Canada mentions striking ‚Bitcoin-like‘ risk for central bank money
„Not your keys, not your coins“. It is an important term from the world of Crypto Cash but it also creates a legal challenge for central banks. After all, how should they deal with this when creating their own digital currency?
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Bank of Canada
The Bank of Canada yesterday issued a new note in which it addresses the risks of a Central Bank Digital Currency (CBDC). It took as a common thread a hypothetical token that would act as central bank money.
The article was written by Charles Khan, professor at the University of Illinois and Francisco Rivadeneyra, Bank of Canada employee. They claim that:
„CBDC’s security will (…) depend on the competition between different solution providers and the interaction of third parties with the protocol.
The brief note assumes a digital currency in which third parties could lose private keys. This is a remarkable fact, because it is at odds with the way banks work today.
The central bank could mitigate risks by limiting the transfer of balances with the design of the CBDC. They could also impose liability rules on providers for protections related to the use of the protocols.
The authors of the report assume that many of the users of a CBDC (most of whom know little about digital currency) will turn to external services to manage the private keys of their crypt currency.
It is remarkable that this hypothetical example gives so much space to third parties.
On the other hand, it is not a strange thought. At a CBDC, the central bank has its hand on the money tap, while the traditional commercial parties and payment providers have to take care of the applications and helpdesks.
In China, for example, there is also a single digital central currency, while several banks are all developing their own app. Images from the China Construction Bank were already leaking out. Their app is different from that of, for example, Agricultural Bank of China (ABC), while they both use the same protocol.
In such cases this can cause a liability problem, the Canadians write. People who use a wallet service, but suddenly run into problems because it loses passwords, are then inherent in losing. But does the responsibility lie with the wallet service or with the central bank?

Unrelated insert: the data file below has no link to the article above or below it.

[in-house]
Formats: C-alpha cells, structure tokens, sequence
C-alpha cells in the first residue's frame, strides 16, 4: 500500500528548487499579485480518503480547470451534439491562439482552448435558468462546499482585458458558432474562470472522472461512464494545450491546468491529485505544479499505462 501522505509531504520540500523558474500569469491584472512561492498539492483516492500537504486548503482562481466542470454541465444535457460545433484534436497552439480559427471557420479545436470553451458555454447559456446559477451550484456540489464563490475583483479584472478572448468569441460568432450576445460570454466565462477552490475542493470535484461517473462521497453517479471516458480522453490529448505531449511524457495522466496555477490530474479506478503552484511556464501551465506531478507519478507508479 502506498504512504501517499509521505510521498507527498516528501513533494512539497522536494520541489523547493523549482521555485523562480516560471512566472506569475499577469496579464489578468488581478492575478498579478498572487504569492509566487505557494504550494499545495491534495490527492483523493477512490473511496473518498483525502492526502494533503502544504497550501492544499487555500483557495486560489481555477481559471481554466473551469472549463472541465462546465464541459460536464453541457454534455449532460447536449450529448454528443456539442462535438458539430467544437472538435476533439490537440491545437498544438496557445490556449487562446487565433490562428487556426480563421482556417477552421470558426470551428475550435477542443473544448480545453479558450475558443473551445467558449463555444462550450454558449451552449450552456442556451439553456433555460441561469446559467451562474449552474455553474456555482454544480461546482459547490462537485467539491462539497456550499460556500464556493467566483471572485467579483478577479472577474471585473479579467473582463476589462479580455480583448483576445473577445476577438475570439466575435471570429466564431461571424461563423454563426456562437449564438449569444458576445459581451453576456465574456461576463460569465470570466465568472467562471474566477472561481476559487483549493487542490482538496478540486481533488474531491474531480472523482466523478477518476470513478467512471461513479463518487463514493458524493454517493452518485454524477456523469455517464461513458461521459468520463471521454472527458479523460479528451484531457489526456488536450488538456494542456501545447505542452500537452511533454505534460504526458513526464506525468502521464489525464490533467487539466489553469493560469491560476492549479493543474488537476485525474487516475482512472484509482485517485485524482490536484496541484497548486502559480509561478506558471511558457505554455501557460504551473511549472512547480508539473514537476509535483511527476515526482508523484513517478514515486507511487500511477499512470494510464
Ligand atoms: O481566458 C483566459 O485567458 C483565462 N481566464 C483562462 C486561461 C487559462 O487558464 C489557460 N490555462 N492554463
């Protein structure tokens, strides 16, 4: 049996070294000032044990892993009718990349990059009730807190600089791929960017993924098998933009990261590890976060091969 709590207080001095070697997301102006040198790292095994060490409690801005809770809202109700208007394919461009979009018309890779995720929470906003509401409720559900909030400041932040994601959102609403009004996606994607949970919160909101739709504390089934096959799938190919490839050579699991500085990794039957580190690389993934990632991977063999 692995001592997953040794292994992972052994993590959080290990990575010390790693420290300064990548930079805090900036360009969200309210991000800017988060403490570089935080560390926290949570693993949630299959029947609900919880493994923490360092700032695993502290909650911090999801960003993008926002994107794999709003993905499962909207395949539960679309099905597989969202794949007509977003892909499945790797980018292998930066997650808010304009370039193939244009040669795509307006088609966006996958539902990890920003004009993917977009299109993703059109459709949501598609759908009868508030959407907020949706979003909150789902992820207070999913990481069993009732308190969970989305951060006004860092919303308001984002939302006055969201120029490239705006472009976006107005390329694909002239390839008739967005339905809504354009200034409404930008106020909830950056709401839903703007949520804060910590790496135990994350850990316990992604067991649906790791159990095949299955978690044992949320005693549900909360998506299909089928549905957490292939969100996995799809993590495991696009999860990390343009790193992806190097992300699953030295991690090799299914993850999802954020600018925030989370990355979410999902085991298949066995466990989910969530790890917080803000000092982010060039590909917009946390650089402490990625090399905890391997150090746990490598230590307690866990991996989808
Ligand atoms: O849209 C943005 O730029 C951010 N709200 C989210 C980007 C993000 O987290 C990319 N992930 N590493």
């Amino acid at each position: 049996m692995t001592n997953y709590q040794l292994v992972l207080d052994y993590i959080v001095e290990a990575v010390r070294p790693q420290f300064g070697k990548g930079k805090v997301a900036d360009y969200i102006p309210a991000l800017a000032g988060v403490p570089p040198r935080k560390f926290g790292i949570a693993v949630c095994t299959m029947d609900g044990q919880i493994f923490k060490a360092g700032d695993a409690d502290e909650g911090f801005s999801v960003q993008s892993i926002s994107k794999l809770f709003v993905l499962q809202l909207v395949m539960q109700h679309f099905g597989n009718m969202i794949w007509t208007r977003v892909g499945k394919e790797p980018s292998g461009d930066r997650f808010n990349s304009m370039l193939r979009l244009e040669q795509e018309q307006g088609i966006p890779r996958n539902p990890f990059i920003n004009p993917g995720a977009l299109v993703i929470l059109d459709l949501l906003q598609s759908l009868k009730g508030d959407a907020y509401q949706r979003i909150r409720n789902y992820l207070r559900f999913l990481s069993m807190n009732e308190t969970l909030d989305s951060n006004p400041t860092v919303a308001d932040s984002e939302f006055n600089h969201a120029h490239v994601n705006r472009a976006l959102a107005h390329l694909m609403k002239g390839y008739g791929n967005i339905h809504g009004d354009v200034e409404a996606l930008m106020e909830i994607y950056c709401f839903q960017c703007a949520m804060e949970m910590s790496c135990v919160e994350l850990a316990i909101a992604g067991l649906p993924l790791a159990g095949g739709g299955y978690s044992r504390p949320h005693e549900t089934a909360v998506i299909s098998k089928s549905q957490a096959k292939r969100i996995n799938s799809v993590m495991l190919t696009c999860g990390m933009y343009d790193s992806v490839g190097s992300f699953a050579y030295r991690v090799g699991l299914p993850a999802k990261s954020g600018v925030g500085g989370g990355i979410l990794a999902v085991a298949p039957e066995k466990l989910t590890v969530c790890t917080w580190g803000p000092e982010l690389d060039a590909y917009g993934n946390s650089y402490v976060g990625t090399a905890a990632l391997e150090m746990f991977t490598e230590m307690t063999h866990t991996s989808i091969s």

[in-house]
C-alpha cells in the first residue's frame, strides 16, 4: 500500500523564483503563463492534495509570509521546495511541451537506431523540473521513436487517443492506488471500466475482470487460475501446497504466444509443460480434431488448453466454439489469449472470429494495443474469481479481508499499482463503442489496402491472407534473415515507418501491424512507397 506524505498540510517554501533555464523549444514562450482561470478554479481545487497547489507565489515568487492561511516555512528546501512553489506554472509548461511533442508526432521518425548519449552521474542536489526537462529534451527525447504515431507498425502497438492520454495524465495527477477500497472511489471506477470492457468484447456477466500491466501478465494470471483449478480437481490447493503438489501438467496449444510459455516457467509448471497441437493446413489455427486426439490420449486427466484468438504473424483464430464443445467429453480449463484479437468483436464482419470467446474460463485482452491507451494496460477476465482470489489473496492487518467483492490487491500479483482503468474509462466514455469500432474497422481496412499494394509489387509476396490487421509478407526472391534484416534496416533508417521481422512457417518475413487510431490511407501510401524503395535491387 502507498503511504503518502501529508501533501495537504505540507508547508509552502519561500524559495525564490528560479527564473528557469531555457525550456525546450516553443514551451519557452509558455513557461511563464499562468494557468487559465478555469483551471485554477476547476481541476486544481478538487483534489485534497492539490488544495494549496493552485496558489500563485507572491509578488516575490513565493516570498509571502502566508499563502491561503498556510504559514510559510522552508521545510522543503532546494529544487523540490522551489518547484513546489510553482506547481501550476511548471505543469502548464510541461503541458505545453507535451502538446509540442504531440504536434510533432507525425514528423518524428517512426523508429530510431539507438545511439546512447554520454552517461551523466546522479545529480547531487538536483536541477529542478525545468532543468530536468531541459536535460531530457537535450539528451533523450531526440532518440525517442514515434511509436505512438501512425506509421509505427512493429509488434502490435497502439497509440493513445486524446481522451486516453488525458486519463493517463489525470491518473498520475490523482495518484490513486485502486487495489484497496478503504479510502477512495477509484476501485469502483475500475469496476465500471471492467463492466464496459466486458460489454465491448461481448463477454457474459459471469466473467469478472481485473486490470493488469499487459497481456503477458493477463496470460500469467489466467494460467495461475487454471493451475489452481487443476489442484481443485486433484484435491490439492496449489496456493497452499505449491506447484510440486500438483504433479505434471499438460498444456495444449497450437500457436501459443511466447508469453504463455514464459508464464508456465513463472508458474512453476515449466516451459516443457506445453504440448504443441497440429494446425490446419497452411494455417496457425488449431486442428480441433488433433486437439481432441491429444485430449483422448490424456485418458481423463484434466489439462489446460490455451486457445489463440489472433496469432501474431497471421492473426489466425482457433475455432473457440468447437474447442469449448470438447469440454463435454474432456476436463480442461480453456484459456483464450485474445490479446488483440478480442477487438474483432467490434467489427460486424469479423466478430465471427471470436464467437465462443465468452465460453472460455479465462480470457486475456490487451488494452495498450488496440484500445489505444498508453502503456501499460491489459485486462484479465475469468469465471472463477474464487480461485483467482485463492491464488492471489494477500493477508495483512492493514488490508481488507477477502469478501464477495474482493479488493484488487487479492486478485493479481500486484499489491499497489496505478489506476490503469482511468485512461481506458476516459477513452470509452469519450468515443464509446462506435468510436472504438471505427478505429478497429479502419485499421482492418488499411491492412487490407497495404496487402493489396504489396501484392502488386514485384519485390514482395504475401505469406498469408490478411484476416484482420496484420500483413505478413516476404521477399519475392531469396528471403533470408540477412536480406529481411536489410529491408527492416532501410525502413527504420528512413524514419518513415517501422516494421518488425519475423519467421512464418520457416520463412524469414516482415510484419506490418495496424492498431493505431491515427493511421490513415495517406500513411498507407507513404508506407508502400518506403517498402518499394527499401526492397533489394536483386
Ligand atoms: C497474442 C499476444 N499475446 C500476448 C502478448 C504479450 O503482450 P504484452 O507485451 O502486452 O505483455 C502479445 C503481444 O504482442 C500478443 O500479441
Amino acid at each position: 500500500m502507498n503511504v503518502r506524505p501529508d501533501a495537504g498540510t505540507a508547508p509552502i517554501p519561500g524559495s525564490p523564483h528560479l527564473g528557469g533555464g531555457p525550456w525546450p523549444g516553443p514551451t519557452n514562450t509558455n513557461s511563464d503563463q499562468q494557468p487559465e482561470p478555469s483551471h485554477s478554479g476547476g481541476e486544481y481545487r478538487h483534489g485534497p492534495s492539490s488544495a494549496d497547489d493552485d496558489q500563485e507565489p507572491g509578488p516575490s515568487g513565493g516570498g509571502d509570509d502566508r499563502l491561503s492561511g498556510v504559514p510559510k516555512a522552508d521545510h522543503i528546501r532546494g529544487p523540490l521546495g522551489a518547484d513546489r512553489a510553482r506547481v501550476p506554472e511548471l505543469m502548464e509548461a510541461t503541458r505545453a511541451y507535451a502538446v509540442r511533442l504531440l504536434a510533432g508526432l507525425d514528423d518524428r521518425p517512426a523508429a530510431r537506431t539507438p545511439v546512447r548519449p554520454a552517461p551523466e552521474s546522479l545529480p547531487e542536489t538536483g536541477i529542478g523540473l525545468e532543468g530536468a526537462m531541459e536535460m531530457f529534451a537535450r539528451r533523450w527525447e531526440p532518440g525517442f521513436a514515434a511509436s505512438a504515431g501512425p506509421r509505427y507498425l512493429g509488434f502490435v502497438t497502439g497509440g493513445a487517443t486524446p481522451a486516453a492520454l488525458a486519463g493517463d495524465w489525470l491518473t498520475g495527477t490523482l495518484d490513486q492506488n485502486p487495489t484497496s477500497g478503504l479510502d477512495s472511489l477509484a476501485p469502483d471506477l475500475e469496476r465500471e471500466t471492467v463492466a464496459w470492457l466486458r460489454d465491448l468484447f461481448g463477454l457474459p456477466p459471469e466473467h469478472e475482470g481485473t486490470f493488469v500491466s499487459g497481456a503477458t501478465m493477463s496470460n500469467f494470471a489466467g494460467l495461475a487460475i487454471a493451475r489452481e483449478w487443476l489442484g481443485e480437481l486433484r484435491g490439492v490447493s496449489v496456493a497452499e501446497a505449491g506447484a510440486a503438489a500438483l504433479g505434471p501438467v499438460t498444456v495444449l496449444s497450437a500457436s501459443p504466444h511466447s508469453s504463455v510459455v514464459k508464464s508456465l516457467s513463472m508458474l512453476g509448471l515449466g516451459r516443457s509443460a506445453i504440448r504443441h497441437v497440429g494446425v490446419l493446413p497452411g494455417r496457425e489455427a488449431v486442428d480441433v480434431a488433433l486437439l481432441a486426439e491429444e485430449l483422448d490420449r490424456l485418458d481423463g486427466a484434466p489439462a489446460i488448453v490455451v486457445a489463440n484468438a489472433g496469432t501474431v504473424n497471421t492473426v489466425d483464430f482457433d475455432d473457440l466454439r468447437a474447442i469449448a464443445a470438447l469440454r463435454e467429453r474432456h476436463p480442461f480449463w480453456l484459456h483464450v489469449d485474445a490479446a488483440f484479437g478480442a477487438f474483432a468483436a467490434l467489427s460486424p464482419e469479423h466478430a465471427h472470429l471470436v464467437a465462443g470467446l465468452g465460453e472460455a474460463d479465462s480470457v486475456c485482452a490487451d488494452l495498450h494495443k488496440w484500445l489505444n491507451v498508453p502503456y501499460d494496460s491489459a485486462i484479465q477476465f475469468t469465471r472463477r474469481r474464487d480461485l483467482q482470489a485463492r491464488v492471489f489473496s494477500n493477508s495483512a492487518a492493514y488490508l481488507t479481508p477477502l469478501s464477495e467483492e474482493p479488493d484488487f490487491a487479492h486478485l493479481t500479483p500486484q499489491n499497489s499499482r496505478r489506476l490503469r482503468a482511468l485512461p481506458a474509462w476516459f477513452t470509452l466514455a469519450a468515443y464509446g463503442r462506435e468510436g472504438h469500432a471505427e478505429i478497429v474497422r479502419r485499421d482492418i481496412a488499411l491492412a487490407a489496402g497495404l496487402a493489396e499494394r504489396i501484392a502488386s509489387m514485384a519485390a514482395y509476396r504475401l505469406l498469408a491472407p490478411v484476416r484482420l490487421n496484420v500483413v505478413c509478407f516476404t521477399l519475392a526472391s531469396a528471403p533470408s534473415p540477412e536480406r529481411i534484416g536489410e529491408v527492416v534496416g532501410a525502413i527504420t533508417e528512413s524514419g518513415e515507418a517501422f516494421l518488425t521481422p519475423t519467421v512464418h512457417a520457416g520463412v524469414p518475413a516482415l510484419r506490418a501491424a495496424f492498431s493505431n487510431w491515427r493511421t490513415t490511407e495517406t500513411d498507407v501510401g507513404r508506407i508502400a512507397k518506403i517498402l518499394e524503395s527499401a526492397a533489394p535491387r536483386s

They also mention the problem of regulated exchanges. Because it is inevitable that digital central bank money will have to deal with exchanges. They come in handy because they operate almost like a bank, but unlike banks, exchanges have no insurance on deposits.
Since it concerns money issued by the Canadian central bank, the government has to decide how to regulate all the intermediaries.
According to the authors, the central bank should consider limiting transfers as much as possible and impose clear protocols regarding liability. Because somewhere you run into a problem.
On the one hand, a CBDC should be universally accessible and everyone should be able to receive and use it, but on the other hand, this should only be done via platforms of approved intermediaries.
The Bank of Canada has been developing its own digital currency since February. They did note that they will only switch to a CBDC if physical cash disappears or if companies increasingly use cryptocurrency to make payments.
The ’not your keys, not your coins‘ aspect is an ideology well known in Bitcoin. But this is one of the few similarities between Bitcoin and a CBDC. Although digital central bank money sounds very innovative, this concept certainly has its hooks and eyes:
A CBDC offers no privacy over your payments;
You need approval from a bank to use the CBDC. It is most likely not permissionless (although it may not seem so in this hypothesis);
The digital currency does not work smoothly on an international level;
In terms of scarcity, a digital euro is the same as the euro we have now. Inflation is still the order of the day.
One advantage is that you remove the risk of commercial banks. You could see it as a public savings bank, which is housed at the central bank. You can keep money there without risks and without interest rates.